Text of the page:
In 2018, I decided to begin journalling.
New Year, new me… and that sort of stuff.
I’ve read The Miracle Morning, by Hal Elrod.
And I’ve listened to lots of successful business leaders who do journalling as part of their morning routine.
It seems to work for them.
So I wanted in.
Starting the Journalling Habit
“Christine, I’ve got a good idea for a Christmas present,” I shouted over to my wife, sometime during 2017.
“That’s good!” she said. “You’re so difficult to find anything to buy for. What is it?”
“One of those posh Moleskine books, please. I’m going to start a journal.”
Even though I was expecting it, it was still nice to open the perfectly wrapped Underwater-Blue Moleskine notebook on Christmas Day.
But then I had to practice a lot of patience…
Yup! It was still December – so I waited for 2018 to arrive, so that I could write in the thing!
In the meantime, I scribed my name carefully on the front page, together with a warning:
Please Don’t Go Past Here
Hey! I didn’t want anyone reading my private thoughts!
Roll on 2018
1st January 2018: I’m writing in my new journal.
Err, no. I don’t think that’s what it’s about.
Good job I used a pencil…
Eventually, I got to work writing properly, and recorded in my “official journal” all the thoughts I’d been gathering about my goals and intentions for 2018.
In they went.
And in went the three words for 2018, which Chris Brogan had encouraged me to think through in his blog post.
A double page entry today. Not bad. Quite deep too.
Days 2, 3 and 4 were single page entries.
But the entries on days 5 and 6 shared a page.
Was I running out of things to write?
Or was I doing it wrong?
How much should you write, anyway?
And what sort of content are you really supposed to record in your journal?
I Need Help!
So I went back to The Miracle Morning for some guidance.
And, thanks to Google, I stumbled across Michael Hyatt’s article called “The 7 Benefits of Keeping a Daily Journal“.
Michael begins his article by telling us that journalling never worked for him.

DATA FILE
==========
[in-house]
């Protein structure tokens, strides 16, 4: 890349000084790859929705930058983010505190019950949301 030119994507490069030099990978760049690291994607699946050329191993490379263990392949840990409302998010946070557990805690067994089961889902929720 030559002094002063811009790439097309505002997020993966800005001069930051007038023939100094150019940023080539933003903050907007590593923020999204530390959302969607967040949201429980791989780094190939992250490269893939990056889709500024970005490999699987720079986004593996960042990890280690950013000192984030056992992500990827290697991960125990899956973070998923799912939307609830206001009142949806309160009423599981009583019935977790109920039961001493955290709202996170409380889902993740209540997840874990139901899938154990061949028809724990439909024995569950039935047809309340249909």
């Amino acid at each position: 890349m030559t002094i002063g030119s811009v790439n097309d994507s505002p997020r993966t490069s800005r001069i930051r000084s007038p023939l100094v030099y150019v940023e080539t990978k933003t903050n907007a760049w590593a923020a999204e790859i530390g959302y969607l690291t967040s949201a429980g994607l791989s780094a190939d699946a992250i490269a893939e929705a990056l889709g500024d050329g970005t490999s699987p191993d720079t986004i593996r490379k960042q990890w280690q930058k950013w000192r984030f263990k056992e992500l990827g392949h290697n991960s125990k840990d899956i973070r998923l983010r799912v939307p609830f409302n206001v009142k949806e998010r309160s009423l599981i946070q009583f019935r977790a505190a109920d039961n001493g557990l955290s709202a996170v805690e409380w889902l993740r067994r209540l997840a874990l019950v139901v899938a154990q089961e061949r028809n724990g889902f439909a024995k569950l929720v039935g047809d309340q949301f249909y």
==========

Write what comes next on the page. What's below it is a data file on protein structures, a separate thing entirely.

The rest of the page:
“Ha! Great start. Thanks, Michael. I thought this was supposed to be an inspiring article!”
But as I read on, he explained how he began to become successful at journalling, and, most importantly, what made the difference.
Michael begins his day early.
5.30 am in his case.
And this is the sort of stuff he writes in his journal…
I might write about what I read in my Bible, a dream I had last night, an experience I had yesterday, or what I hope to accomplish today. Sometimes I will write on one topic; sometimes on four or five.
Yup. I get that.
But why? What’s the point of it?
Fair question eh?
Thankfully, Michael goes on…
What happens to us is not as important as the meaning we assign to it. Journaling helps sort this out.
I get that too.
But I’m still struggling with it.
Transferring the meaning of my thoughts onto paper is not something I’m used to doing.
Engineers don’t do that sort of thing. We work with facts and data.
But my wife spent a lot of money on my journal pressie…
So I’m certainly not going to give up at this stage.
It’s something I’m going have to get used to.
I’m going to give this meaning stuff a try.
Why Journal Early?
Since I began this journalling journey, I’ve noticed something quite interesting.
If I journal early in the morning, I can think through things and put them into writing relatively easily.
But if other things take priority, and I have to journal later in the day, it becomes much more difficult to transfer my thoughts to paper.
Keeping the Journal Private
Another thing I’ve noticed is this:
Even though I’ve written that “Private, please don’t go past here” notice on page 1, I’m still reluctant to record my personal thoughts on paper.
Is that a British thing? Is it me being over-cautious? How do you get around that problem?
Continuing the Journal
Anyhow, I intend to continue journalling throughout 2018.
How I journal, and what I write, might change over the year as I listen to seasoned journallers, experiment, and learn what works best for me.
Journalling is just one of the things I’ve decided to do to start each day throughout 2018.
As you may have read in my previous blog post, another of these is exercise.
Yet another is daily gratitude (finding three things to be grateful for every day and writing them down – I’ve done that for many years).
So far, I can say it’s working well.
It’s making a difference to each day.
And hopefully, it’s helping me be a better person. But I’ll have to let you be the judge of that.
Your Journalling Tips?
Does journalling work well for you?
What tips do you have?
I’d love to hear them. Please leave your tips… ideas… experience… in the comments box below…
Because I’m sure there are many more people than me who are starting to journal this year.
And we’re all keen to learn from you.
Here’s the Miracle Morning book I mentioned. Well worth a read.